The California Attorney General is responsible for collecting and analyzing yearly crime data for the State of California. Guess what? Crime is down in California – way down! According to the Attorney General’s statistics for the most recent year studied (2014) crime has decreased in number and rate in almost every category. Some crimes have seen big rate decreases (per 100,000 population) from 2013 and when compared to earlier, the declines are even more pronounced. In fact, 2014’s violent crime rate is at its lowest since 1967!
If we compare the crime rates from 2009 to 2014, the decreases in some categories are dramatic. For example, the homicide rate has decreased 17 percent from 2009 to 2014, robbery has decreased in the same years by a whopping 26.8percent! In fact, for all the major violent crime categories (homicide, rape, robbery, and aggravated assault) and major property crime categories (burglary, motor vehicle theft, and larceny) the rates have decreased substantially. Compared to 2013, all crime rates contimued to decrease in 2014 except aggravated assault, which saw a 2.4 percent rate increase.
So what could account for this continuing decrease in crime in the state? Is it better policing, more criminals imprisoned, an aging population? There is no easy answer to why the crime rates are declining. And this is occurring not just in California, but across the country.
A study conducted by the Brennan Center for Justice at New York University School of Law examined 14 popular theories for the decreasing crime rates over the past two decades:
- Increased incarceration
- Increased number of police officers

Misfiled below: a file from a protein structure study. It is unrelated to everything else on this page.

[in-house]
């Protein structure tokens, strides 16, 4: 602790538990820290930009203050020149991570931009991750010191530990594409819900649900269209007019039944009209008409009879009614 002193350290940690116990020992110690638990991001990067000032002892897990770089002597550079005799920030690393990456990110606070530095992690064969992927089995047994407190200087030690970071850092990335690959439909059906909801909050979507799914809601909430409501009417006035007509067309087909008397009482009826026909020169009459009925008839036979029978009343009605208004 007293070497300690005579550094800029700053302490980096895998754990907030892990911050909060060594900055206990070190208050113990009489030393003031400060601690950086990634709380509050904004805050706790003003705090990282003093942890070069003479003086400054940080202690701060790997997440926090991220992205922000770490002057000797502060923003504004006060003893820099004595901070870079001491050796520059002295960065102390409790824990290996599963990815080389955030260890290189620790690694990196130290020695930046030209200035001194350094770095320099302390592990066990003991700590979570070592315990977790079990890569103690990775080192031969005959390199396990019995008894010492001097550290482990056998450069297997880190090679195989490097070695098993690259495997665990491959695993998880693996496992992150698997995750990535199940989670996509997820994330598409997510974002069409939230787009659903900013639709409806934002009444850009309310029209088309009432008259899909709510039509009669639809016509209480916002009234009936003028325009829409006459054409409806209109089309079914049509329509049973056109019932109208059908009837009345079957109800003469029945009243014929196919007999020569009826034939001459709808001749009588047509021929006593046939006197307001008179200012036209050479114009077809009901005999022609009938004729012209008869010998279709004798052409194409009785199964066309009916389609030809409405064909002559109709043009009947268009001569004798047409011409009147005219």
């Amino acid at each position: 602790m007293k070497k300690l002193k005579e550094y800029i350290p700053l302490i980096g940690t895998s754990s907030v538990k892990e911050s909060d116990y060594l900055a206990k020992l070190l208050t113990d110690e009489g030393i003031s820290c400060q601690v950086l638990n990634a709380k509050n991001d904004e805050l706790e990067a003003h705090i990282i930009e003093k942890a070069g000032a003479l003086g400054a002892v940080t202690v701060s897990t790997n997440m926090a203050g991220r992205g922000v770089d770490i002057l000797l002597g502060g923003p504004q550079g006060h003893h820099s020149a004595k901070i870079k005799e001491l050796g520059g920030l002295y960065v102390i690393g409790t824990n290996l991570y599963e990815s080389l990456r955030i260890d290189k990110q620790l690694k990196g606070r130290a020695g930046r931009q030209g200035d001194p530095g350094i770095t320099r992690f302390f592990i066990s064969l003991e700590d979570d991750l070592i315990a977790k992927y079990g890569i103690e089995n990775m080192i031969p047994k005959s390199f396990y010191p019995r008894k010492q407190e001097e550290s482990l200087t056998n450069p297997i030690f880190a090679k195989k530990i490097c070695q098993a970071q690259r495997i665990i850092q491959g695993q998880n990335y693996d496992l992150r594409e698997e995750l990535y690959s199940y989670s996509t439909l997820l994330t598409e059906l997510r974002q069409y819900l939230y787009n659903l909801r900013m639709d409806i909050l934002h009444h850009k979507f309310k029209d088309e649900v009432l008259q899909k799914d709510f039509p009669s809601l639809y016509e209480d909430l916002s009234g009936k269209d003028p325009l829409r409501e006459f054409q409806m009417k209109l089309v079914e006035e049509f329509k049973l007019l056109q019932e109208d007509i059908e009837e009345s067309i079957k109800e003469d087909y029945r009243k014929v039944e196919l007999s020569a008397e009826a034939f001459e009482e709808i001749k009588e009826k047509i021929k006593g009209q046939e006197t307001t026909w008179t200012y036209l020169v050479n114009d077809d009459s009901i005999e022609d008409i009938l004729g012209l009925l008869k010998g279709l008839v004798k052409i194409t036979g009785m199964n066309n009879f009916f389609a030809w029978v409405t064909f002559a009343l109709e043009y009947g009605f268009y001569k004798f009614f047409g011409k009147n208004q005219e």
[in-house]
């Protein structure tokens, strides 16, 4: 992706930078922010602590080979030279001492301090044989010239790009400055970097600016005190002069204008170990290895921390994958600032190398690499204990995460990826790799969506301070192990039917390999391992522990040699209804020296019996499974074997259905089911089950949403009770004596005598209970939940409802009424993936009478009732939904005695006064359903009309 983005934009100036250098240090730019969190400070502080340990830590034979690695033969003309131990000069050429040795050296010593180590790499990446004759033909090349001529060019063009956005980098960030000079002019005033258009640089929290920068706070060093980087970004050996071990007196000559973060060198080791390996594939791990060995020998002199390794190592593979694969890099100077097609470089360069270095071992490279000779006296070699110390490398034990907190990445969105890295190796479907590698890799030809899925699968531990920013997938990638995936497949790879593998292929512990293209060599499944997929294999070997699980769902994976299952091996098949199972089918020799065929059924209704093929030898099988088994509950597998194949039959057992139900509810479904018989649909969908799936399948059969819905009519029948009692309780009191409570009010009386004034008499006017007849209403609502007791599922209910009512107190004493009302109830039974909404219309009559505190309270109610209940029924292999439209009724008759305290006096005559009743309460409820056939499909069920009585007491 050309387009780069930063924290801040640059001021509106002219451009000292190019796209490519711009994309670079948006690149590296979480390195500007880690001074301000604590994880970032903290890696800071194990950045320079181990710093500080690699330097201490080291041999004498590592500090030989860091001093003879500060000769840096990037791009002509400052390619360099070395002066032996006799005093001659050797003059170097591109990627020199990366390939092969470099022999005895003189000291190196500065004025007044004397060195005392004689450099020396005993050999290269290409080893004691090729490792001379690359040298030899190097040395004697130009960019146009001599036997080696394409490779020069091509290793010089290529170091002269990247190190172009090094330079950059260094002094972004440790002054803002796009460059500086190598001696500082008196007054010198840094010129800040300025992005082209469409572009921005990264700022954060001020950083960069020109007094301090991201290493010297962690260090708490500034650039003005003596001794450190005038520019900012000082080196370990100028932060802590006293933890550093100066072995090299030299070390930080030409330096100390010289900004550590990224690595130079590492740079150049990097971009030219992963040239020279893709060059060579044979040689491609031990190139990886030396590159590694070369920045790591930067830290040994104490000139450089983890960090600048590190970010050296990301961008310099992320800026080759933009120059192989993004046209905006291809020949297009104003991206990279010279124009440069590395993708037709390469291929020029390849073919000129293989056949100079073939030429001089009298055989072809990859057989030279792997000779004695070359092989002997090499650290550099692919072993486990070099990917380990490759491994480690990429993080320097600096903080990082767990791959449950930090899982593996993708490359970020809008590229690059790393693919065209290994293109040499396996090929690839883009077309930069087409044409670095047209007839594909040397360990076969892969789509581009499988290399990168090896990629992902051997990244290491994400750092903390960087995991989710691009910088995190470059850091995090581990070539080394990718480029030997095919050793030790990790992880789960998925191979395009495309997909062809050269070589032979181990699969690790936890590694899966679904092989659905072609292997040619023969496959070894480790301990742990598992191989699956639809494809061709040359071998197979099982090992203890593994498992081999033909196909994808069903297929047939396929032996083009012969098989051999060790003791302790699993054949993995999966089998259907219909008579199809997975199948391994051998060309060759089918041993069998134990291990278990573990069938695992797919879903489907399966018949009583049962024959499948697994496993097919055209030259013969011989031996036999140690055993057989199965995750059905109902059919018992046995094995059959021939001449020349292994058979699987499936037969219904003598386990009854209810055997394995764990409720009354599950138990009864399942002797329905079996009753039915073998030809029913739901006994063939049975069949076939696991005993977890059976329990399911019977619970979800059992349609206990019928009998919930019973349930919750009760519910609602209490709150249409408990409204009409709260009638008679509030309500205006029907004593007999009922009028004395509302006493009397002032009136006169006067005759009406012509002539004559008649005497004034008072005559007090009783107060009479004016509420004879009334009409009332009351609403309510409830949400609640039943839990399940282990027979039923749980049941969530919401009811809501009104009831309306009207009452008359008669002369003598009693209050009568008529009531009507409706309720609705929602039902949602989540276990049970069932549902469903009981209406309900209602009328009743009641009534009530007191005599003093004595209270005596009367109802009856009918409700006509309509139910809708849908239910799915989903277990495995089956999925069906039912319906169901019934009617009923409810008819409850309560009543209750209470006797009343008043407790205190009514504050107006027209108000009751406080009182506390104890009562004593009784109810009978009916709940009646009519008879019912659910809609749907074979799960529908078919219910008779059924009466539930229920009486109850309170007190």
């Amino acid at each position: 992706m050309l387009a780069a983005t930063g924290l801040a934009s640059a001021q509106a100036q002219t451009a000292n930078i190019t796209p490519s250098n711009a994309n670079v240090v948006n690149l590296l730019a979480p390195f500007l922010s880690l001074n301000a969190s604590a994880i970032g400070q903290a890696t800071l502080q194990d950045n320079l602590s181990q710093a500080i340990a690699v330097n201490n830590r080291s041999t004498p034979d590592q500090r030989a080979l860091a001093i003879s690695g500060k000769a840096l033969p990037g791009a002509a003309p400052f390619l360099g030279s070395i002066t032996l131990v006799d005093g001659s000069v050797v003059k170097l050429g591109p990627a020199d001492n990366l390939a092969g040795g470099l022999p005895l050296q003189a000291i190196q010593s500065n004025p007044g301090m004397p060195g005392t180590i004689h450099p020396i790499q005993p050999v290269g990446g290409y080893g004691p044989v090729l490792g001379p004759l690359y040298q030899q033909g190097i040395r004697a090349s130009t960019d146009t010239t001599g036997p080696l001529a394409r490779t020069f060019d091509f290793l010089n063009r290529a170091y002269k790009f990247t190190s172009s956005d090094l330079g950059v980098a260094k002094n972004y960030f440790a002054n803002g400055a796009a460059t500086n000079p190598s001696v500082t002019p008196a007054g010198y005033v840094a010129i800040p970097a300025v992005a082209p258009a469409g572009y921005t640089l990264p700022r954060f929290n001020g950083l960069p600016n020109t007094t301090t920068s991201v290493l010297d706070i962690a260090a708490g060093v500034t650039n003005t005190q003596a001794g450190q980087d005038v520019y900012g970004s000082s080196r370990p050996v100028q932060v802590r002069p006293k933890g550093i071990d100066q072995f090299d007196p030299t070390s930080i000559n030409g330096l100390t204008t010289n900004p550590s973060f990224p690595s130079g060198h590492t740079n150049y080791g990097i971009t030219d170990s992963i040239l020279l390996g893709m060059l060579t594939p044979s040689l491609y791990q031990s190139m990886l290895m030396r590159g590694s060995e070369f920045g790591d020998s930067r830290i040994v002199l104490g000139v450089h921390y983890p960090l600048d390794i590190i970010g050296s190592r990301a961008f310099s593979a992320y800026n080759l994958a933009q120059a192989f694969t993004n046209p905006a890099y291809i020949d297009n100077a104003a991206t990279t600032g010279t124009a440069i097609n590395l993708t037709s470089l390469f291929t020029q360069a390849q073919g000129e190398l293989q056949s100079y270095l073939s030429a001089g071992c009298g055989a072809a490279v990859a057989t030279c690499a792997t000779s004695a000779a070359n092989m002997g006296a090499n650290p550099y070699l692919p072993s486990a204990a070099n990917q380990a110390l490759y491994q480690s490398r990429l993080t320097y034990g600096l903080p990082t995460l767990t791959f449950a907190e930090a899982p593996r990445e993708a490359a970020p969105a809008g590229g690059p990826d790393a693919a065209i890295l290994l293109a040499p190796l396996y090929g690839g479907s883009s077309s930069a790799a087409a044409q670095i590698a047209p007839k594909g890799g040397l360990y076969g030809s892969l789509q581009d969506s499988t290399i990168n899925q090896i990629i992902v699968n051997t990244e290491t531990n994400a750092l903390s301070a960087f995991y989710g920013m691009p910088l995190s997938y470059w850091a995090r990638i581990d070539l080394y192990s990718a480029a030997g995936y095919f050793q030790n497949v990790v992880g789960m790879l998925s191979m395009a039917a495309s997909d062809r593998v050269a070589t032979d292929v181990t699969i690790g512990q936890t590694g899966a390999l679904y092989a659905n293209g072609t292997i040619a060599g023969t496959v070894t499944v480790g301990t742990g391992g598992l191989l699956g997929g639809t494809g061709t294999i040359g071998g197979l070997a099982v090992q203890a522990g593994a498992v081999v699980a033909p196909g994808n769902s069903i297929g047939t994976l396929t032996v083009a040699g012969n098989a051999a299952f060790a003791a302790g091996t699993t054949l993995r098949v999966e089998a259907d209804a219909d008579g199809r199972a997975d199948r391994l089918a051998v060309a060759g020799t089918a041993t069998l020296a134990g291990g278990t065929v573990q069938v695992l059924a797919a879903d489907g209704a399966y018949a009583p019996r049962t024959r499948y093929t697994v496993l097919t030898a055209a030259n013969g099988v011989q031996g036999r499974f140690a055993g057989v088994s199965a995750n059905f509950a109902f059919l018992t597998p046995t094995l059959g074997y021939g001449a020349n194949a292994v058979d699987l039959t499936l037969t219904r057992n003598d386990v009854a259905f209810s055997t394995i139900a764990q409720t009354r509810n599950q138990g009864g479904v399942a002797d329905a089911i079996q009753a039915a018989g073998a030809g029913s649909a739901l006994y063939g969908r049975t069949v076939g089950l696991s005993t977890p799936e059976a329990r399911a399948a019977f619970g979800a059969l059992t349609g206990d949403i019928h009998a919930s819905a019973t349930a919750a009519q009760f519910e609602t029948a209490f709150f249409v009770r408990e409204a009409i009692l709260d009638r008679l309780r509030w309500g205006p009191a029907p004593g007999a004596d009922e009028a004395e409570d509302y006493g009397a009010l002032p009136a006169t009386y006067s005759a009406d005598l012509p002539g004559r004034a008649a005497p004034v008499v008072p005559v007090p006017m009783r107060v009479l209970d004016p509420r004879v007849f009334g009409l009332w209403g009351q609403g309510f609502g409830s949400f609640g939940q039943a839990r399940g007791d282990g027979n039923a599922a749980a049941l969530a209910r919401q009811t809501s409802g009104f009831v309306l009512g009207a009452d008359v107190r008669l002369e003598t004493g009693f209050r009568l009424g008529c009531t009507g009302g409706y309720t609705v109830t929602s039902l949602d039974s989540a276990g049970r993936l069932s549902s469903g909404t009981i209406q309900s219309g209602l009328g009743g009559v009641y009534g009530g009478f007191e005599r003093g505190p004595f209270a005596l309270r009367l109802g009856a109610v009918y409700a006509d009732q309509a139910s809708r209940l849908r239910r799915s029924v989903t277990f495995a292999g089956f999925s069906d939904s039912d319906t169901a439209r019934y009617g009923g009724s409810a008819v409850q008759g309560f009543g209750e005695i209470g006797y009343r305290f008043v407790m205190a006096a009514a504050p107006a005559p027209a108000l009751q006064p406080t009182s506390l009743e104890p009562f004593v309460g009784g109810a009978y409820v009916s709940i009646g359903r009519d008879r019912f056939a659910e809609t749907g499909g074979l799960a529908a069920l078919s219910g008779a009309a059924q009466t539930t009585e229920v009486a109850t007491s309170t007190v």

- The introduction of CompStat (statistical policing strategies)
- Threat of the death penalty
- Enactment of “right-to-carry” gun laws
- Decreasing unemployment
- Rising wages
- Increased consumer confidence
- Aging population
- Decreasing alcohol consumption
- Decreasing crack use
- Legalized abortion
- Decreased lead in gasoline
The study concluded that none of these theories, even adding them all together, can explain the majority of the decrease. The study concluded that there is “a vast web of factors, often complex, often interacting, and some unexpected” that explain the decrease. One of the theories, the introduction of CompStat, proved to have a greater influence on the decrease in crime than the others, but the effect was still determined to be minimal (5 to 15 percent).
The reasons for the dramatic crime decrease may be puzzling, but the phenomenon is certainly welcome. Those of a certain age can remember when many cities were almost unlivable because crime was so prevalent. Even In U.S. cities known to be high crime cities, the rates have been on a downward trend. In the major California cities of Los Angeles, San Francisco, and San Diego, the rates of propety and violent crime are on a markedly downward tragetory since 1990.
Perhaps it is wishful thinking, but maybe we have become a more mature and peaceful society. Or maybe police technology has surpassed the criminal wit. Whatever the reason for the decrease in crime, let’s hope it is a trend that here to stay.